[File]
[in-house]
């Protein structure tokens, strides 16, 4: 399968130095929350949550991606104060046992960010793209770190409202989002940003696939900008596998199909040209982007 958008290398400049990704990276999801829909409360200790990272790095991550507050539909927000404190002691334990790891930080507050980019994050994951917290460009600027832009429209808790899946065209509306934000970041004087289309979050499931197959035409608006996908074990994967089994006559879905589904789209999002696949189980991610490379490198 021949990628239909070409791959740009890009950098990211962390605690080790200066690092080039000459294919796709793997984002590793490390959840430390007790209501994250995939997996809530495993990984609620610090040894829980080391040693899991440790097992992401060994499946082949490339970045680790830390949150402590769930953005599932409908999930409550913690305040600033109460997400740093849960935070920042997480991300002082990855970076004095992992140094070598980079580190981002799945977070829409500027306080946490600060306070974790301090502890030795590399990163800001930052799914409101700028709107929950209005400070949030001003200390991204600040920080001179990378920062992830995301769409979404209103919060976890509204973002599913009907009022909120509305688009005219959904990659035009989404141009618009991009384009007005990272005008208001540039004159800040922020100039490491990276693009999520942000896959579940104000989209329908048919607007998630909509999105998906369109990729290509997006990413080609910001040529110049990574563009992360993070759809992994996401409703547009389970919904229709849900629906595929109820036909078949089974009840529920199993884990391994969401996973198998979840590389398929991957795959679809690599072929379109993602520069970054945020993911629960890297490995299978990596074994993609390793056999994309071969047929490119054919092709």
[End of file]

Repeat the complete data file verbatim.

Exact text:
[in-house]
């Protein structure tokens, strides 16, 4: 399968130095929350949550991606104060046992960010793209770190409202989002940003696939900008596998199909040209982007 958008290398400049990704990276999801829909409360200790990272790095991550507050539909927000404190002691334990790891930080507050980019994050994951917290460009600027832009429209808790899946065209509306934000970041004087289309979050499931197959035409608006996908074990994967089994006559879905589904789209999002696949189980991610490379490198 021949990628239909070409791959740009890009950098990211962390605690080790200066690092080039000459294919796709793997984002590793490390959840430390007790209501994250995939997996809530495993990984609620610090040894829980080391040693899991440790097992992401060994499946082949490339970045680790830390949150402590769930953005599932409908999930409550913690305040600033109460997400740093849960935070920042997480991300002082990855970076004095992992140094070598980079580190981002799945977070829409500027306080946490600060306070974790301090502890030795590399990163800001930052799914409101700028709107929950209005400070949030001003200390991204600040920080001179990378920062992830995301769409979404209103919060976890509204973002599913009907009022909120509305688009005219959904990659035009989404141009618009991009384009007005990272005008208001540039004159800040922020100039490491990276693009999520942000896959579940104000989209329908048919607007998630909509999105998906369109990729290509997006990413080609910001040529110049990574563009992360993070759809992994996401409703547009389970919904229709849900629906595929109820036909078949089974009840529920199993884990391994969401996973198998979840590389398929991957795959679809690599072929379109993602520069970054945020993911629960890297490995299978990596074994993609390793056999994309071969047929490119054919092709």